At this point, you might have some questions about how you should go about updating your employee handbook (or even questions on how to create a handbook in the first place). We get questions like these all the time and decided to include some frequently asked questions regarding employee handbooks. 

 What common mistakes do you see in handbooks? 

 Typically, we see that employers don’t update their handbooks enough and don’t get them reviewed by a lawyer before posting them. This can lead to out-of-date handbooks with poor legal review that can leave a business exposed to litigation. Another key issue that we see is overlapping policies or poorly worded policies in handbooks, this can lead to poor enforcement of company policy which in turn can be detrimental to daily operations. 

 How often should I update our handbook? 

 You should keep your handbook updated every time there is a change in the law, and/or if there are any updates to your existing policies and practices. A more realistic goal is to update your handbook annually and have legal counsel review it every 3 years. These goals can be changed depending on your business’ needs, so try to find a balance that works for your organization’s goals. 

 Should employees be notified of a handbook update? 

 Employees should always be notified of any updates to the handbook. Hosting your employee handbook online can help make this easier, as any changes that are made to the handbook can be notified to your employees through a simple text or email with a link to the revised handbook. 

 How do we update our employee handbook? 

 Many companies will use templates they find online, fill in their company details, and then distribute them to their employees, but this is an issue. Any policies you find online could potentially not match up to federal, state, or local laws, or not be comprehensive enough for your organization. This is why we recommend tailoring your policies in house or outsourcing to a trusted external HR team.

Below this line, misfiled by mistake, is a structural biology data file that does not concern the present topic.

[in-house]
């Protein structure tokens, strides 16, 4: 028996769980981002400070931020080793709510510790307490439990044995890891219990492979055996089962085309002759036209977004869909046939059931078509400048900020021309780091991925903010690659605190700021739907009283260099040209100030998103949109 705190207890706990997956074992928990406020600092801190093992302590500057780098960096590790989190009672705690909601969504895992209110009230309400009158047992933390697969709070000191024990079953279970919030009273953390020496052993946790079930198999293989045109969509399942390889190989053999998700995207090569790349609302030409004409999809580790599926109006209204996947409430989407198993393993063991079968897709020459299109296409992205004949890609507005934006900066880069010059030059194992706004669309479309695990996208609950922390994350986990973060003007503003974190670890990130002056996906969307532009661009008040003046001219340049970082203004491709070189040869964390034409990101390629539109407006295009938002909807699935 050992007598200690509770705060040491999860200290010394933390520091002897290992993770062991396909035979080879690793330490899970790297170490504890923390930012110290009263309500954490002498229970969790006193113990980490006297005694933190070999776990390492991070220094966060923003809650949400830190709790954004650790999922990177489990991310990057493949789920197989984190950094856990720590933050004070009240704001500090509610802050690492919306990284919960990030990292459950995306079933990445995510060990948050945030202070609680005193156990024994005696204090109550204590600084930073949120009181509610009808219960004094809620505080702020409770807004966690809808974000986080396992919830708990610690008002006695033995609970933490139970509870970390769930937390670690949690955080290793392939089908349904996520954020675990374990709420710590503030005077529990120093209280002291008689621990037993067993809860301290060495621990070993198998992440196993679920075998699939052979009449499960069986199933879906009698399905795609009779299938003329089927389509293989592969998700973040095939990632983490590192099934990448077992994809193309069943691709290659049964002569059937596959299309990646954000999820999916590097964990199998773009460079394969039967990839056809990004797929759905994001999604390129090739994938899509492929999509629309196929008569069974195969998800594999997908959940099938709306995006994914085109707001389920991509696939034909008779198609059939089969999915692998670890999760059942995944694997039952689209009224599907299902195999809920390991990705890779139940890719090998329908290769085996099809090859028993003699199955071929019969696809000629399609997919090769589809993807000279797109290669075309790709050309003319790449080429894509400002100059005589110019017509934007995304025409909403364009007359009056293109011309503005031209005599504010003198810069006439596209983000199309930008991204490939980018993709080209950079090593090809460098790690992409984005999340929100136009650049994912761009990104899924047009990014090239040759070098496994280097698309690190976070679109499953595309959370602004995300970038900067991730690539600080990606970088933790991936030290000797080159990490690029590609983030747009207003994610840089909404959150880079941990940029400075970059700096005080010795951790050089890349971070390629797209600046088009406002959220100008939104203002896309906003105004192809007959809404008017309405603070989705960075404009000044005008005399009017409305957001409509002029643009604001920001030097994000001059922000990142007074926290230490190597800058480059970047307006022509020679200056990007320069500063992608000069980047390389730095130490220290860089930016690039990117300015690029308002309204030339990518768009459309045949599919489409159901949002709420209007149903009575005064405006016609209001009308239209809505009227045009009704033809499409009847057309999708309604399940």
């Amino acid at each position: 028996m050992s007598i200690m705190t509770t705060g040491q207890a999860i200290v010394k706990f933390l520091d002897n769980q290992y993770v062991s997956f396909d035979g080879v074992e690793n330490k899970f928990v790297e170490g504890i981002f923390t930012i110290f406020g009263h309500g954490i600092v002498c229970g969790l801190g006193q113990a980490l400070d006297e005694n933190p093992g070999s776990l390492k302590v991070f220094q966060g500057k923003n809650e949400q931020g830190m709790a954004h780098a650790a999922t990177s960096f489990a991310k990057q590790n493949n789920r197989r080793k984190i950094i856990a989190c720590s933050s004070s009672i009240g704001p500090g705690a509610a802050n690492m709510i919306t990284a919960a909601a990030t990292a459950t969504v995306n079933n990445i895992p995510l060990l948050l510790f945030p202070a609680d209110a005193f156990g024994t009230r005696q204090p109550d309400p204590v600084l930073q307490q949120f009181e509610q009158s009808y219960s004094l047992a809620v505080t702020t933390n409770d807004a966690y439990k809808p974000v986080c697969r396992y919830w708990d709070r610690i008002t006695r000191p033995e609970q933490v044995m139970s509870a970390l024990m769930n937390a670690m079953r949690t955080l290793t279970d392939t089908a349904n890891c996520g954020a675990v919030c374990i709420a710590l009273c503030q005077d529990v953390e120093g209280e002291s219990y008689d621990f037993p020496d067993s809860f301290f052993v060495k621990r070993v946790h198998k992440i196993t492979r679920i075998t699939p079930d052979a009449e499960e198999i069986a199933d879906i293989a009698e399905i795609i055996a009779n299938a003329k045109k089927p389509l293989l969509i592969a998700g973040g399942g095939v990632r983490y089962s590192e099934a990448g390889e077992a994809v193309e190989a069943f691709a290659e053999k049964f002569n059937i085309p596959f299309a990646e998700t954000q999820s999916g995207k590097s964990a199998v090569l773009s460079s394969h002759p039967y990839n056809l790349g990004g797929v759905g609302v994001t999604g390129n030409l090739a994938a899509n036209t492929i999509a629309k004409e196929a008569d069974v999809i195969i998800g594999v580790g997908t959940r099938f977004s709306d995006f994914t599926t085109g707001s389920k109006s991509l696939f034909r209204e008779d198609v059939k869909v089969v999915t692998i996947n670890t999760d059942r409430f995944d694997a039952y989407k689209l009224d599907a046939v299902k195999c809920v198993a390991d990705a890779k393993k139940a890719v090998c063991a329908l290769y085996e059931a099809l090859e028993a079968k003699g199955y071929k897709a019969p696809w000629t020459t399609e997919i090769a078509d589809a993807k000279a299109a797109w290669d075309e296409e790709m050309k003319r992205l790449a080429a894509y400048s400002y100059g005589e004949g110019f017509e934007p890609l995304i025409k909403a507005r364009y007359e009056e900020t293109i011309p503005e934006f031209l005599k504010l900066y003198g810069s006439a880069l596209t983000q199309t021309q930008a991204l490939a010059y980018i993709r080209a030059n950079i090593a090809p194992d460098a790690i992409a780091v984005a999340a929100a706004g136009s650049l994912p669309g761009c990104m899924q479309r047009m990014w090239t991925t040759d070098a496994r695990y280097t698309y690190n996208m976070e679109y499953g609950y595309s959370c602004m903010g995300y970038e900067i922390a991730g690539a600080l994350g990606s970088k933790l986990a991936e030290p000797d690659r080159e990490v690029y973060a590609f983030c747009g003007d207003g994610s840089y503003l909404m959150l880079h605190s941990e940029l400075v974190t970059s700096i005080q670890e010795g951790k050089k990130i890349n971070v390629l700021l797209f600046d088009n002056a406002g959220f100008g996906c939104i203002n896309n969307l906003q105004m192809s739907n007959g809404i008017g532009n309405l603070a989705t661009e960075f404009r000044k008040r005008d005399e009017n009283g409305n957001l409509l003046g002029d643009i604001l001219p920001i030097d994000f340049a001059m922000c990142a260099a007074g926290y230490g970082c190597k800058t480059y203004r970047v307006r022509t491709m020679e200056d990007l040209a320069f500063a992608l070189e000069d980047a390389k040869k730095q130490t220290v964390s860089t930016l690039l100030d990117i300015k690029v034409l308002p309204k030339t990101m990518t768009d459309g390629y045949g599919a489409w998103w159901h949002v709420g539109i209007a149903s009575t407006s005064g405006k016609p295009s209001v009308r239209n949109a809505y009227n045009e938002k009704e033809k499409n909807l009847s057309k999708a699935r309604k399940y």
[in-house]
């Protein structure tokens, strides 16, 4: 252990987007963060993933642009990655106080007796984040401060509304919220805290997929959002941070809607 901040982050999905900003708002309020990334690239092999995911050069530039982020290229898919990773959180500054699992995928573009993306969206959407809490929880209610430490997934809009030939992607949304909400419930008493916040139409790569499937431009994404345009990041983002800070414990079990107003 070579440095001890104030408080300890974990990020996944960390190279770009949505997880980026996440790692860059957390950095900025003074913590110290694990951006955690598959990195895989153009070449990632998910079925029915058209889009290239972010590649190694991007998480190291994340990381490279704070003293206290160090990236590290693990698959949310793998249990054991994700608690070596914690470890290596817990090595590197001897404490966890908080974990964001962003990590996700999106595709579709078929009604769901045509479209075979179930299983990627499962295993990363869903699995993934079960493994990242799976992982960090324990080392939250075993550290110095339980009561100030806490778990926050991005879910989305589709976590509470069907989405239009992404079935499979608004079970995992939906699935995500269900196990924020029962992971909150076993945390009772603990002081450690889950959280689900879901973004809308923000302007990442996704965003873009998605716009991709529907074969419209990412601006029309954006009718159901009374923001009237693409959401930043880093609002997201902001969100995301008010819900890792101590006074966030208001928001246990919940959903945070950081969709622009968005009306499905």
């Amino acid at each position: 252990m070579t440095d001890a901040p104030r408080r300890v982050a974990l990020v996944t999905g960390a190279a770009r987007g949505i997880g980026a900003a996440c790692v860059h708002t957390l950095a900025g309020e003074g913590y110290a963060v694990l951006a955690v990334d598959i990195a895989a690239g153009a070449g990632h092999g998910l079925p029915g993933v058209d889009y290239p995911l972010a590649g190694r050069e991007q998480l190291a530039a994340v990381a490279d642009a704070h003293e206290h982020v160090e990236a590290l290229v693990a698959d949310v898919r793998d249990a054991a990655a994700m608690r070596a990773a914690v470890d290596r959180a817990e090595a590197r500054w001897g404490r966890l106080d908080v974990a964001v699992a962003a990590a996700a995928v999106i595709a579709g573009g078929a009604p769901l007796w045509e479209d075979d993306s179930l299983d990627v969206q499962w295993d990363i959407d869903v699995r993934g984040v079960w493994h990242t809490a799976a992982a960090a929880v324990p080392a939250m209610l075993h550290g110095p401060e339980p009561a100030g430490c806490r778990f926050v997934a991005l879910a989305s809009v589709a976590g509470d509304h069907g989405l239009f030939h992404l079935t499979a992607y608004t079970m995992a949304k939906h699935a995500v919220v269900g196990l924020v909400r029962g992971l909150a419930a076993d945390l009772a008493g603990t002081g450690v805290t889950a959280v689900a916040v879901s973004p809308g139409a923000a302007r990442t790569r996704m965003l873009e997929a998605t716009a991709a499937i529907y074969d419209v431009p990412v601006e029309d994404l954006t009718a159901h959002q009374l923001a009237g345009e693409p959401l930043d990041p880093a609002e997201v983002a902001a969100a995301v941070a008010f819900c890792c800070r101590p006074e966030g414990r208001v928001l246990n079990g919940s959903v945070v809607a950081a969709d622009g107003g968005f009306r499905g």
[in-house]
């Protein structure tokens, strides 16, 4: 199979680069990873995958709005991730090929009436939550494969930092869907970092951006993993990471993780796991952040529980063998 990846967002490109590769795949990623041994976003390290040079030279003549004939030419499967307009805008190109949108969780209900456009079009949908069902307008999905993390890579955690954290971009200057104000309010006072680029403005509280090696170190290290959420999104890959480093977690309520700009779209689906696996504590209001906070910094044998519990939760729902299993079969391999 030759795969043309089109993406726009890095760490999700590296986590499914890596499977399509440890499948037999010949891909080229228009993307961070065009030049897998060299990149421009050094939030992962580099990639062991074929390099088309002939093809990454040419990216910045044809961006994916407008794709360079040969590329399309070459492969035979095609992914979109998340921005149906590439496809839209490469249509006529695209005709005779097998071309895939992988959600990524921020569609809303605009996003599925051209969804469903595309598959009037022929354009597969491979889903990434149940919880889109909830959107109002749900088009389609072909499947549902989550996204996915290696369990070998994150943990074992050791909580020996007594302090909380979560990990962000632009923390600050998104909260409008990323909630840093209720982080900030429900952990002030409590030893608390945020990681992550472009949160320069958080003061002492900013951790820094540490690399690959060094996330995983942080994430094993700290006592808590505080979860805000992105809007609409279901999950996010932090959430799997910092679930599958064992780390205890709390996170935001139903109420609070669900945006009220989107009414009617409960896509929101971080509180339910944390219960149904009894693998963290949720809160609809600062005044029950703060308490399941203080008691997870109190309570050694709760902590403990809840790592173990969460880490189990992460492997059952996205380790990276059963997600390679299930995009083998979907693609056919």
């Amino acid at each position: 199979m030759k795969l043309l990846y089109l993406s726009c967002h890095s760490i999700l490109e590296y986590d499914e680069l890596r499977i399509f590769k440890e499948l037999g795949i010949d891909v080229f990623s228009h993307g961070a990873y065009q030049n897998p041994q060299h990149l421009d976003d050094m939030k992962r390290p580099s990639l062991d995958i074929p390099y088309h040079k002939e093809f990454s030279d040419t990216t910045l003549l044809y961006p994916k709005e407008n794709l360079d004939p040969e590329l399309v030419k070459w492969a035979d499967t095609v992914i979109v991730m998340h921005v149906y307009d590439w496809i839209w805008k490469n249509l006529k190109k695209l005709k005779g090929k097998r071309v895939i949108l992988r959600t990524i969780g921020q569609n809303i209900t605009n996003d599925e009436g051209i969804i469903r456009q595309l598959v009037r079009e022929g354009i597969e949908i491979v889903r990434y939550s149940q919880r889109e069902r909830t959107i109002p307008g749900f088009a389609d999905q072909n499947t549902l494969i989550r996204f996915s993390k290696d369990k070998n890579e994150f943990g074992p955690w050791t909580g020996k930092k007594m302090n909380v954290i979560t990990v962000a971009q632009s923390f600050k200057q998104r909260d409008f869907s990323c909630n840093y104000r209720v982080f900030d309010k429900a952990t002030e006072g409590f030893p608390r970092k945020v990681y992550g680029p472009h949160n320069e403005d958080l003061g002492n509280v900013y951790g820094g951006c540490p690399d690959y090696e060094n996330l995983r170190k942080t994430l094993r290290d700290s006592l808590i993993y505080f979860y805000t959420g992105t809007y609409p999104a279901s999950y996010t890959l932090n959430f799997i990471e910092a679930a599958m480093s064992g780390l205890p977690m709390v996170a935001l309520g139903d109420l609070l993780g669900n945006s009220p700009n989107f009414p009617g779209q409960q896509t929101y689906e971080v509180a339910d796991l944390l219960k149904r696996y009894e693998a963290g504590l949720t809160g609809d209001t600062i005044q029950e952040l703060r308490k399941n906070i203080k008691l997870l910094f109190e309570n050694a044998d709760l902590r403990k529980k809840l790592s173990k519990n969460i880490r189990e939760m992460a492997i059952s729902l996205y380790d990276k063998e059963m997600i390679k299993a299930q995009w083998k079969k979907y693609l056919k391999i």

Do we need an employee handbook?

As we’ve emphasized before, an employee handbook is something that keeps your employees informed of your company’s policies and expectations. Running a business without one can be akin to driving without a seatbelt. Sure you can do it, but it puts you at great risk and you are much safer if you have one. 

Looking to create your employee handbook, but don’t know where to start? SolveHR’s team of HR experts can help you create a handbook that addresses all of the company policies that your organization needs. We make HR easy so you can focus on what matters—Growing your business!


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Written by: Matthew Muriel

Meet Matthew! Matthew is our content writer and has been working with us for a year. He enjoys working for SolveHR because it allows him to practice his copywriting and allows him to build experience in his fledgling career. Matthew studied at the University of Texas at San Antonio and earned his degree in English with a concentration in Professional Writing. He values learning new processes in the HR industry and then conveying those ideas to the company’s clients. When he isn’t working, he enjoys reading nonfiction, with his favorite book that he recently read being The Gene by Siddhartha Mukherjee. If he could go anywhere in the world he would travel across the United States and visit all of the national parks.